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Do we all experience time differently?

Have you ever argued with a friend about how quickly time is passing? You might have felt that a film really dragged, whereas Paddington 2 was over in the blink of an eye. If you are busy at work, the day can seem to go fast than when there are no customers, or meetings, or if the phone doesn’t ring.

Do we all experience time differently from one another? And does time speed up and slow down depending on our mood, activities and experiences?

Famous French philosopher Henri Bergson would say yes (or rather “oui”)…

Henri Bergson’s theory of time

In the earliest part of the 20th Century the Frenchman Henri Bergson was the most celebrated philosopher of his day, attracting huge audiences to his lectures. His 1889 doctoral thesis was all about time: “Time and Free Will: An Essay on the Immediate Data of Consciousness”. In it he explored the theory that humans experience time differently to the scientific measurement of time – the clock time of technology is not the same as the psychological time we experience.

The science of time is, he posed, based on a misconception. We divide time into discrete, separate, spatial constructs – a second, a minute, an hour – but we do not experience time in this form. Just like a film, what we see is a continuous flow of footage but actually what we are watching is a series of stills.

For us, time is continual. As soon as we attempt to measure a moment, it is gone. And, whereas in science time will forever remain the same, for all of us it can speed up or slow down. Psychological time is subjective.

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Does time pass more slowly when we are younger?

When you were little, didn’t car journeys and the period between festive seasons seem interminable? As adults, however, Christmas is upon us again before we know it. Why is this? (It can’t just be because the TV ads now start in October.)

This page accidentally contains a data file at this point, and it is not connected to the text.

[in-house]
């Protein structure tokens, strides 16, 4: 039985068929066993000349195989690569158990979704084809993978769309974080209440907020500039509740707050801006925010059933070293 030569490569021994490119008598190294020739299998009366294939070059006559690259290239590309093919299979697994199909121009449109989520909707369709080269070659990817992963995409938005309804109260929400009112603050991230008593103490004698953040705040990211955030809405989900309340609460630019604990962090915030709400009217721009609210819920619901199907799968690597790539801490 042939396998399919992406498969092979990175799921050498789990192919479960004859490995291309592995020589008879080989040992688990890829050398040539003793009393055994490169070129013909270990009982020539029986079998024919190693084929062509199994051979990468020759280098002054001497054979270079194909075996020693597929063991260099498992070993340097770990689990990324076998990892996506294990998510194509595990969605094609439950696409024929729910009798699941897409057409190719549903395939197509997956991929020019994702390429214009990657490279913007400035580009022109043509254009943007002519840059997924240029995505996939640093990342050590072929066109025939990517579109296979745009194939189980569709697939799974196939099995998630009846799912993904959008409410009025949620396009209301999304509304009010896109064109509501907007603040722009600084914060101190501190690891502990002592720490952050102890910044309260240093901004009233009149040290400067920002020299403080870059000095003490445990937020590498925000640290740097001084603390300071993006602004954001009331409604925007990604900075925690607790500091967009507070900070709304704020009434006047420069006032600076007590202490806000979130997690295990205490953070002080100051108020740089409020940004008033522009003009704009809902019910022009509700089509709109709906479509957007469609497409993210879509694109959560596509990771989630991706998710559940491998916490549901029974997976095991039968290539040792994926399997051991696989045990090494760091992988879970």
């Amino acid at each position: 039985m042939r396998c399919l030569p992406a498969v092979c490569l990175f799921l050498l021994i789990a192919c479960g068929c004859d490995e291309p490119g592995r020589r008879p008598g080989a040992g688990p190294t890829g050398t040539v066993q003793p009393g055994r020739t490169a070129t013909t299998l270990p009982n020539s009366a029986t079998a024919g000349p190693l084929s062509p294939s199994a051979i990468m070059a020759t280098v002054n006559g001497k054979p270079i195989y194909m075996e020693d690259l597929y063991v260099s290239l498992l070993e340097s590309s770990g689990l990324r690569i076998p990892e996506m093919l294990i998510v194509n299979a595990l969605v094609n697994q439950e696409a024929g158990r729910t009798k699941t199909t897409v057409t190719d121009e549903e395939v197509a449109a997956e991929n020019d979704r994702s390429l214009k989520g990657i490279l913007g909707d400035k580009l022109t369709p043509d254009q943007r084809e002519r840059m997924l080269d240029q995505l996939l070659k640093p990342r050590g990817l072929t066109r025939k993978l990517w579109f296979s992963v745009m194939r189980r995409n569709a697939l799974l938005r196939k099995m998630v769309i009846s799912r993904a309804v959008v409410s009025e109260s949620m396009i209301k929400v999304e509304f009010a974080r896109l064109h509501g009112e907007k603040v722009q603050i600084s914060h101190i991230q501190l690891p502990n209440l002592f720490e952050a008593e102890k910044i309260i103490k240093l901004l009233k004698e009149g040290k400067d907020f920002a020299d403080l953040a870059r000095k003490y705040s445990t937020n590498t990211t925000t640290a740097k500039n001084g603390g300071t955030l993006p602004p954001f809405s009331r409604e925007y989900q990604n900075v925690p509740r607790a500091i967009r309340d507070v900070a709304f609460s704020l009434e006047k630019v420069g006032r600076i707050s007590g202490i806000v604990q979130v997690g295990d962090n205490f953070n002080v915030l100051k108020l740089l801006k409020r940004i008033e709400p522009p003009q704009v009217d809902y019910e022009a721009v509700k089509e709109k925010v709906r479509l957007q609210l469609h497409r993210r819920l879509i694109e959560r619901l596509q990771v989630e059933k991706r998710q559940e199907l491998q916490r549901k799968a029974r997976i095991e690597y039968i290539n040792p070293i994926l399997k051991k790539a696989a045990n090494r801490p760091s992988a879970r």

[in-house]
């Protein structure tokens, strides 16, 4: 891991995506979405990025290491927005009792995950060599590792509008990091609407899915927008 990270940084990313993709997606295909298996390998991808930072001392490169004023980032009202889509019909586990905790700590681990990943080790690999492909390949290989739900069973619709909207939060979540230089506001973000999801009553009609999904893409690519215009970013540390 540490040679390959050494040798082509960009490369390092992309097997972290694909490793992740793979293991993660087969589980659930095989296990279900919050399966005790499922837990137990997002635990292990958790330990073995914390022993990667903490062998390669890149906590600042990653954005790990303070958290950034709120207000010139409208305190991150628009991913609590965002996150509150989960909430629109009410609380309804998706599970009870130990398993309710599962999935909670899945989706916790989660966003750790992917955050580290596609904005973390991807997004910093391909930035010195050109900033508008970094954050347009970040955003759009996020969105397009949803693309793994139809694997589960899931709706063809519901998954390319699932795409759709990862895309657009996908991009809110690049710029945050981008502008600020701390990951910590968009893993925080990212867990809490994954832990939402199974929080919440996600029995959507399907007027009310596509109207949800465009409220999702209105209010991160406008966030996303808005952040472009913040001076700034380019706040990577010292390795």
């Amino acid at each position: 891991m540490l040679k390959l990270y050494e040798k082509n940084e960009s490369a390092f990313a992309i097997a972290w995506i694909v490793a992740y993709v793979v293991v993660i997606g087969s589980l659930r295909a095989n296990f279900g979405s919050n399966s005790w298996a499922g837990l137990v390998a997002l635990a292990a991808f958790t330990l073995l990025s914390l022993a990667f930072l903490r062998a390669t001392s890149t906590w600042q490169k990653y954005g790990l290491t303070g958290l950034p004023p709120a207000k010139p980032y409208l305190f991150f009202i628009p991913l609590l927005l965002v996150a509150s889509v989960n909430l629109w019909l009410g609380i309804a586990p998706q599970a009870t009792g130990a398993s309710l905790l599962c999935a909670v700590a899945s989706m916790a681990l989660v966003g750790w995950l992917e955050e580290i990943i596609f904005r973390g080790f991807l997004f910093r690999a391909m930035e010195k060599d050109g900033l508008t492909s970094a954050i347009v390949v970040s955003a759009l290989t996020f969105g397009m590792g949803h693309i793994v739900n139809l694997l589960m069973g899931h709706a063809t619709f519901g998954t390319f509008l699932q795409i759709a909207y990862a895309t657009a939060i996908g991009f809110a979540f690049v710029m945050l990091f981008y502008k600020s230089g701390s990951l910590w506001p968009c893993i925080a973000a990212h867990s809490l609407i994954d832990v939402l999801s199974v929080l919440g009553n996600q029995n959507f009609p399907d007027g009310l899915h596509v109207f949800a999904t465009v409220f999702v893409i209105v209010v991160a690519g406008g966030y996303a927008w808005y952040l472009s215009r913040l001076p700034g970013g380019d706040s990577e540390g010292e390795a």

The thinking is that our perception of time seems to be largely determined by how much information we need to absorb.

When the brain receives information from the outside world it needs to process it. If the information is familiar then very little time is needed for this, but new information requires more processing and this can make time stretch out.

When we were younger so much of what we were experiencing was new, so time actually felt longer.

Does time really fly when you’re having fun?

It’s true that a day larking around with friends can be over before we know it.

The more emotional or the less familiar the experience, the stronger the memory will be.

However, it’s not the fact we’re enjoying ourselves that makes it speed by - simply being happy and content will not necessarily make time pass more quickly - it’s all to do with our attention being occupied.

If we’re fully engaged in an activity or pursuit, multitasking or focused on achieving a goal, then time can seem to fly by. On the other hand, when we’re bored or our mind isn’t occupied we’re less distracted. We end up “clock-watching”, unable to believe how slowly the time is creeping past.

Our perception of time is different after the event

Memory also has an impact on how we perceive time. An exciting holiday will seem to fly by. A week at work, trawling through emails, can drag on and on. However, when you look back on these different periods several months later, your memory will tell you otherwise. The slow and boring week at work will seem shorter in your memory and the holiday will seem like it lasted a lot longer than it did at the time.

This is because memories are formed when we have new experiences, and the more emotional or the less familiar the experience, the stronger the memory will be.

On holiday, because we are experiencing so many new things, we will form lots of robust memories. These act like markers, punctuating the period of time and giving it a sense of duration. Conversely, we may not make many specific memories from a normal, mundane week at work (no one wants to relive back-to-back meetings). Without those markers it will seem like the time passed much faster than it did when we were there, living it.

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Do all animals perceive time the same way?

Do we perceive time in the same way as a dog or a giraffe? Probably not. And it could all be down to metabolism.

Most larger animals have a slower metabolic rate, and time passes relatively rapidly for them.

However, smaller animals tend to have faster metabolisms, and experience time passing more slowly.

Ever wondered how a fly can so easily evade a swatting newspaper?

It may be that a fly can distinguish more movement in less time than a human, and that it senses the newspaper coming towards it relatively slowly.

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